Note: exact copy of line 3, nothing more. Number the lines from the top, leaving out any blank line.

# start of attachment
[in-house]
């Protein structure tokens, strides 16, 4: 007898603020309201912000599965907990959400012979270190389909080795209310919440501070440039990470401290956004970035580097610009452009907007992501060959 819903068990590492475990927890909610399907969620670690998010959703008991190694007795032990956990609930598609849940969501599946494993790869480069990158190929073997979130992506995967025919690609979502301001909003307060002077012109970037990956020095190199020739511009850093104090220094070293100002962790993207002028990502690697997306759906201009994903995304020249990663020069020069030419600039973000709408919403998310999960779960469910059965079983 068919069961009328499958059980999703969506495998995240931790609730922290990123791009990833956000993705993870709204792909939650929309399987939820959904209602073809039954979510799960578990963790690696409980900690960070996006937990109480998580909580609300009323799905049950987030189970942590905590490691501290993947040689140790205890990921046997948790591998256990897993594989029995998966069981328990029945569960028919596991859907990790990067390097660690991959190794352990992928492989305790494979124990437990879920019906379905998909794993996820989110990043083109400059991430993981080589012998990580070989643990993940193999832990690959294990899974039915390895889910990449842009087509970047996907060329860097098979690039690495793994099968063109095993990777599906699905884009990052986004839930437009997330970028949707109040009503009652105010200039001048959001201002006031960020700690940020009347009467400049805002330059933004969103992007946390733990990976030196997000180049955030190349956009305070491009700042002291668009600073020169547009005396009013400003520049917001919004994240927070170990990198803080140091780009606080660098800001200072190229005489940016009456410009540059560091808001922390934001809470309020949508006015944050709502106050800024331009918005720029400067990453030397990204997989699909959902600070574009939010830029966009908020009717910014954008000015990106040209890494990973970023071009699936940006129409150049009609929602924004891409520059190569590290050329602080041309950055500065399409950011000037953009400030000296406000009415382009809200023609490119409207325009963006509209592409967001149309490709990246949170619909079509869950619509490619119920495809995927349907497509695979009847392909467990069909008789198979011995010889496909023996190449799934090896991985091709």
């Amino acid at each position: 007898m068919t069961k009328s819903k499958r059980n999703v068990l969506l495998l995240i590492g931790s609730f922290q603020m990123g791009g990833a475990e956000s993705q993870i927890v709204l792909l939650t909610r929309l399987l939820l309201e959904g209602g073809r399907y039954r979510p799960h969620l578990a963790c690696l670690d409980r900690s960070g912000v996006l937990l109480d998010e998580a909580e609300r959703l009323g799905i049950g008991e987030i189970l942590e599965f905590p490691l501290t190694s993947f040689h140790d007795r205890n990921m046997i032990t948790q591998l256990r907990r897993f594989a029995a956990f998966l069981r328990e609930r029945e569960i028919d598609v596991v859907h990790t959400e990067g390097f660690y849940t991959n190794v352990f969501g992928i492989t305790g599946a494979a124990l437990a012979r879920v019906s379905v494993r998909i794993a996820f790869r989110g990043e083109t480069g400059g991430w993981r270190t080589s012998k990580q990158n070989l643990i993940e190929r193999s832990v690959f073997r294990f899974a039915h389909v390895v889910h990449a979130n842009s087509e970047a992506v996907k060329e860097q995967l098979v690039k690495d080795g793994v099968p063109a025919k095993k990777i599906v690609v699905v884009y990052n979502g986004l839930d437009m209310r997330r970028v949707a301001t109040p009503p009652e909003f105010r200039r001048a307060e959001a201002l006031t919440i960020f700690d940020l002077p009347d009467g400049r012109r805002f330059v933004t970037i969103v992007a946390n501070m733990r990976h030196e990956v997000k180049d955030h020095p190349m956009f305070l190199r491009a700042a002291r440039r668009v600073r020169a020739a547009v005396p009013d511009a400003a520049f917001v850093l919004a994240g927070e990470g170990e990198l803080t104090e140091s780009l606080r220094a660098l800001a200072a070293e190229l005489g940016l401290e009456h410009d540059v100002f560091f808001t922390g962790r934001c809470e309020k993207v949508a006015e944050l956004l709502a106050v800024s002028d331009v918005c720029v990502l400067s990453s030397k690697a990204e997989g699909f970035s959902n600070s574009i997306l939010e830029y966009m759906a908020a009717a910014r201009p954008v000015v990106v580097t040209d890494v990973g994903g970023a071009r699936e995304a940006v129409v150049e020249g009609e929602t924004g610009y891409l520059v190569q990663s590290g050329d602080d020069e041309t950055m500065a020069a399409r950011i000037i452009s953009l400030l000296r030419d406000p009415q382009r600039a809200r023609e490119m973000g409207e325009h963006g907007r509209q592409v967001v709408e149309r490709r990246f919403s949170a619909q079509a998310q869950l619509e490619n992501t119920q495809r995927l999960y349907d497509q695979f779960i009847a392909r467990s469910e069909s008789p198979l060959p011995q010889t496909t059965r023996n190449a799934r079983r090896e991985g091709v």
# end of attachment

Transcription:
């Amino acid at each position: 007898m068919t069961k009328s819903k499958r059980n999703v068990l969506l495998l995240i590492g931790s609730f922290q603020m990123g791009g990833a475990e956000s993705q993870i927890v709204l792909l939650t909610r929309l399987l939820l309201e959904g209602g073809r399907y039954r979510p799960h969620l578990a963790c690696l670690d409980r900690s960070g912000v996006l937990l109480d998010e998580a909580e609300r959703l009323g799905i049950g008991e987030i189970l942590e599965f905590p490691l501290t190694s993947f040689h140790d007795r205890n990921m046997i032990t948790q591998l256990r907990r897993f594989a029995a956990f998966l069981r328990e609930r029945e569960i028919d598609v596991v859907h990790t959400e990067g390097f660690y849940t991959n190794v352990f969501g992928i492989t305790g599946a494979a124990l437990a012979r879920v019906s379905v494993r998909i794993a996820f790869r989110g990043e083109t480069g400059g991430w993981r270190t080589s012998k990580q990158n070989l643990i993940e190929r193999s832990v690959f073997r294990f899974a039915h389909v390895v889910h990449a979130n842009s087509e970047a992506v996907k060329e860097q995967l098979v690039k690495d080795g793994v099968p063109a025919k095993k990777i599906v690609v699905v884009y990052n979502g986004l839930d437009m209310r997330r970028v949707a301001t109040p009503p009652e909003f105010r200039r001048a307060e959001a201002l006031t919440i960020f700690d940020l002077p009347d009467g400049r012109r805002f330059v933004t970037i969103v992007a946390n501070m733990r990976h030196e990956v997000k180049d955030h020095p190349m956009f305070l190199r491009a700042a002291r440039r668009v600073r020169a020739a547009v005396p009013d511009a400003a520049f917001v850093l919004a994240g927070e990470g170990e990198l803080t104090e140091s780009l606080r220094a660098l800001a200072a070293e190229l005489g940016l401290e009456h410009d540059v100002f560091f808001t922390g962790r934001c809470e309020k993207v949508a006015e944050l956004l709502a106050v800024s002028d331009v918005c720029v990502l400067s990453s030397k690697a990204e997989g699909f970035s959902n600070s574009i997306l939010e830029y966009m759906a908020a009717a910014r201009p954008v000015v990106v580097t040209d890494v990973g994903g970023a071009r699936e995304a940006v129409v150049e020249g009609e929602t924004g610009y891409l520059v190569q990663s590290g050329d602080d020069e041309t950055m500065a020069a399409r950011i000037i452009s953009l400030l000296r030419d406000p009415q382009r600039a809200r023609e490119m973000g409207e325009h963006g907007r509209q592409v967001v709408e149309r490709r990246f919403s949170a619909q079509a998310q869950l619509e490619n992501t119920q495809r995927l999960y349907d497509q695979f779960i009847a392909r467990s469910e069909s008789p198979l060959p011995q010889t496909t059965r023996n190449a799934r079983r090896e991985g091709v």